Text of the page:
On February 21, 1997, the Attorney General concluded in In re Soriano, Interim Dec. No. 3289, 1996 WL 426888, that the bar to granting discretionary relief under 8 U.S.C. 1182(c) (1994) that was enacted in AEDPA Section 440(d) applied to all deportation proceedings pending on the date of AEDPA's enactment, including those in which aliens had already submitted applications for relief. Numerous aliens challenged that conclusion in the federal courts, usually seeking to invoke the district courts' general habeas corpus jurisdiction under 28 U.S.C. 2241 to review their deportation orders. The courts of appeals divided as to whether the district courts retained habeas corpus jurisdiction to entertain such challenges to final orders of deportation, or whether (as the government contended) AEDPA had deprived the district courts of such jurisdiction and provided that, to the extent that judicial review of deportation orders might remain available for aliens convicted of aggravated felonies, the courts of appeals had exclusive authority to entertain such challenges.2 The courts of appeals also reached varying conclusions about the temporal scope of AEDPA Section 440(d).3

The question also arose in immigration proceedings whether AEDPA Section 440(d) barred relief under Section 1182(c) for aliens placed in exclusion proceedings as well as those placed in deportation proceedings. In In re Fuentes-Campos, Interim Dec. No. 3318 (May 14, 1997), the BIA held that AEDPA Section 440(d) deprived the Attorney General of authority to grant Section 1182(c) relief only to aliens who are in deportation proceedings, but left unaffected her ability to grant relief to aliens in exclusion proceedings. Several deportable aliens challenged that construction of AEDPA Section 440(d) as violative of equal protection, but five courts of appeals rejected that challenge.4

c. On September 30, 1996, Congress enacted IIRIRA into law. In Section 304 of IIRIRA, Congress abolished the old distinction between "deportation" and "exclusion" orders, and instituted a new form of proceeding, known as "removal." See 8 U.S.C. 1229, 1229a (Supp. IV 1998); 110 Stat. 3009-587 to 3009-593.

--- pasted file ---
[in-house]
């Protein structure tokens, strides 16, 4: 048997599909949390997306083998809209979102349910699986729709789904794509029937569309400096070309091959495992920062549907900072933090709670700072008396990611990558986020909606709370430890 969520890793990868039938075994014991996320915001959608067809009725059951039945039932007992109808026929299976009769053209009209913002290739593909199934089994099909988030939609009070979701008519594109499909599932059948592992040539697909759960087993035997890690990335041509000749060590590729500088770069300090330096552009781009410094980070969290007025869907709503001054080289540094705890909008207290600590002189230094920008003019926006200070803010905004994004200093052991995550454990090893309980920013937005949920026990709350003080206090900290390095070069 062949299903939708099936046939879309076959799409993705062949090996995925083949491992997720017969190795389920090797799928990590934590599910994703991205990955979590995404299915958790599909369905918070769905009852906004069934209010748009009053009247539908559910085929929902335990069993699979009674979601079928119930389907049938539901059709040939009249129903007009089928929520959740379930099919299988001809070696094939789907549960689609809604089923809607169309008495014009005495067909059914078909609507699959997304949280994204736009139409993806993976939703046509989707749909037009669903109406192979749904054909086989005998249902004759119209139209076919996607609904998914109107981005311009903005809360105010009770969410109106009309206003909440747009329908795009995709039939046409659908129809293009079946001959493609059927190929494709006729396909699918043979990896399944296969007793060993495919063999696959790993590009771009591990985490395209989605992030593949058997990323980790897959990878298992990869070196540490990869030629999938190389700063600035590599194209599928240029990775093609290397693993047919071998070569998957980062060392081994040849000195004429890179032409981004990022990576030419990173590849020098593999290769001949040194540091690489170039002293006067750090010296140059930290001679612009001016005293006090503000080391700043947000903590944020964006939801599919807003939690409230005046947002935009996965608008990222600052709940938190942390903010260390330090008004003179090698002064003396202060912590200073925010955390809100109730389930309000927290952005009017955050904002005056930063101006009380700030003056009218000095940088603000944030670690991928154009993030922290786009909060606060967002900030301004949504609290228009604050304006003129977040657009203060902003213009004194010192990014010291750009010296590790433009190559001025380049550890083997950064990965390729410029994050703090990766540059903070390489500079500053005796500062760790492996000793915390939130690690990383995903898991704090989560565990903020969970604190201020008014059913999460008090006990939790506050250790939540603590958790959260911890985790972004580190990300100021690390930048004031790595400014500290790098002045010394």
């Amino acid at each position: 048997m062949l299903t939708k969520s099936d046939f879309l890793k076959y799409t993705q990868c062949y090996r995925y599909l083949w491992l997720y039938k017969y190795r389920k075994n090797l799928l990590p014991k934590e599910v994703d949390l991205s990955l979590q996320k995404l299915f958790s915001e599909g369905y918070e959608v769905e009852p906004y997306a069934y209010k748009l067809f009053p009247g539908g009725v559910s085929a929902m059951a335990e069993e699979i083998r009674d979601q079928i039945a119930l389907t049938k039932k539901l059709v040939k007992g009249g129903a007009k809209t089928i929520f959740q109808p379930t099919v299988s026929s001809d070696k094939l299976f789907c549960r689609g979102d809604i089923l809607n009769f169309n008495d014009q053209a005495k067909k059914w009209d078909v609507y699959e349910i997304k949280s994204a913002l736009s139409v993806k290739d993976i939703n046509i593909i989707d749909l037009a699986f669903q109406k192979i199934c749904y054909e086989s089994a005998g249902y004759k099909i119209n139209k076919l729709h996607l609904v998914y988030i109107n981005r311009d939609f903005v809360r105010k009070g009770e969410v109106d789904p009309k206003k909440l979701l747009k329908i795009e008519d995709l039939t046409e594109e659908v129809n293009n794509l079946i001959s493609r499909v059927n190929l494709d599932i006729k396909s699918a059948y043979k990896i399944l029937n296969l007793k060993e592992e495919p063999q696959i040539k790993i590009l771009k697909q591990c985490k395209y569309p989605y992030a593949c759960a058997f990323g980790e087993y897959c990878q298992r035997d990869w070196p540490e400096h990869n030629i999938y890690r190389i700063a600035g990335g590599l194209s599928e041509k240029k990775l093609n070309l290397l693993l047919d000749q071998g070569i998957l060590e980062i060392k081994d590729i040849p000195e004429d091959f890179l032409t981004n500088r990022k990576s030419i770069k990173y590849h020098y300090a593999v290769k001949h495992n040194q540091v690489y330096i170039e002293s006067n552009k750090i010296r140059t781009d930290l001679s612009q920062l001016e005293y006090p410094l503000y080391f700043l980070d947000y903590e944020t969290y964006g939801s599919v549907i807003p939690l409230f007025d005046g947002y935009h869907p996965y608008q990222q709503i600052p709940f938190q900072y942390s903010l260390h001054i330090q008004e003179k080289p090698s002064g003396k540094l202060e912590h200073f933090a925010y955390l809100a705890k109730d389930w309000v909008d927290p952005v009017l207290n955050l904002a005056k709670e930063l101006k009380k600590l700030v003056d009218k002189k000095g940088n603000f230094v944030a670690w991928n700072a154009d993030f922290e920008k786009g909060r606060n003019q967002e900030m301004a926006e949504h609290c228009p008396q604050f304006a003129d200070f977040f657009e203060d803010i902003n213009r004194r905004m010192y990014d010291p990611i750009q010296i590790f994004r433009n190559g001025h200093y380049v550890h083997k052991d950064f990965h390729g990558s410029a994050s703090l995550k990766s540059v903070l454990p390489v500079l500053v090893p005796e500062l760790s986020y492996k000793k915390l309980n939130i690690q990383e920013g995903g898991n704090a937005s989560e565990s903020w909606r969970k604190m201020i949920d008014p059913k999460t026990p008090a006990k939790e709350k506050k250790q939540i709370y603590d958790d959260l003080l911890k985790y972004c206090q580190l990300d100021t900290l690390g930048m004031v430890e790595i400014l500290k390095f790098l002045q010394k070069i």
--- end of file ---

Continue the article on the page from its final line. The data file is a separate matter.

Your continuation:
Section 304 of IIRIRA also refashioned the terms on which an alien found to be subject to removal may apply for relief in the discretion of the Attorney General. Congress completely repealed old Section 1182(c). See IIRIRA § 304(b), 110 Stat. 3009-597 ("Section 212(c) (8 U.S.C. 1182(c)) is repealed."). In its stead, Congress created a new form of discretionary relief, known as cancellation of removal, with new eligibility terms. See 8 U.S.C. 1229b (Supp. IV 1998); 110 Stat. 3009-594. As under AEDPA, Congress provided that aliens convicted of aggravated felonies are ineligible for discretionary relief. 8 U.S.C. 1229b(a)(3), 1229b(b)(1)(C) (Supp. IV 1998).

Because IIRIRA made sweeping changes to the system for removal of aliens, Congress delayed IIRIRA's full effective date and established various transition rules. As a general matter, Congress provided that most of IIRIRA's provisions, including the new removal procedures, the new provisions for cancellation of removal, and the repeal of Section 1182(c)-all of which were enacted together in Section 304 of IIRIRA- would take effect on April 1, 1997. See IIRIRA § 309(a), 110 Stat. 3009-625. For aliens who were placed in deportation or exclusion proceedings before that date, Congress provided that most of IIRIRA's amendments would not apply, and that such cases instead would generally be governed by pre-IIRIRA law, including AEDPA, along with transitional rules further restricting judicial review of criminal aliens' deportation orders. See IIRIRA § 309(c), 110 Stat. 3009-625, as amended by Pub. L. No. 104-302, § 2, 110 Stat. 3657 (technical correction).

Congress also recast and streamlined the INA's provisions for judicial review of removal orders, in Section 306 of IIRIRA. For removal proceedings commenced after April 1, 1997, Congress repealed altogether the former judicial-review provisions of 8 U.S.C. 1105a (1994), which, before AEDPA, had (at subsection (a)(10)) expressly made the writ of habeas corpus available to aliens held in custody. IIRIRA § 306(b), 110 Stat. 3009-612. In its stead, Congress enacted the new 8 U.S.C. 1252 (Supp. IV 1998), which reestablished the traditional rule that final orders of removal are subject to judicial review only on petition for review in the courts of appeals. See 8 U.S.C. 1252(a)(1) (Supp. IV 1998) (incorporating Hobbs Act). Congress also restricted judicial review of removal orders entered against criminal aliens by providing that, "[n]otwithstanding any other provision of law, no court shall have jurisdiction to review any final order of removal against an alien who is removable by reason of having committed" one of various criminal offenses, including any criminal offense covered in Section 1182(a)(2). See 8 U.S.C. 1252(a)(2)(C) (Supp. IV 1998). And Congress enacted a new, sweeping jurisdiction-limiting provision, 8 U.S.C. 1252(b)(9) (Supp. IV 1998), which provides:

Judicial review of all questions of law and fact, including interpretation and application of constitutional and statutory provisions, arising from any action taken or proceeding brought to remove an alien from the United States under this subchapter shall be available only in judicial review of a final order under this section [i.e., Section 1252].

2. Petitioner is a native and citizen of Colombia who became a legal permanent resident on November 29, 1969. Pet. Supp. App. 1. On December 18, 1981, after a guilty plea, petitioner was convicted in federal district court of importation of methaqualone, in violation of 21 U.S.C. 952(a), and was sentenced to five years' imprisonment. See Certified Administrative Record (C.A.R.) 56.5 That offense is an "aggravated felony" under the INA. See 8 U.S.C. 1101(a)(43)(B) (drug trafficking crimes).6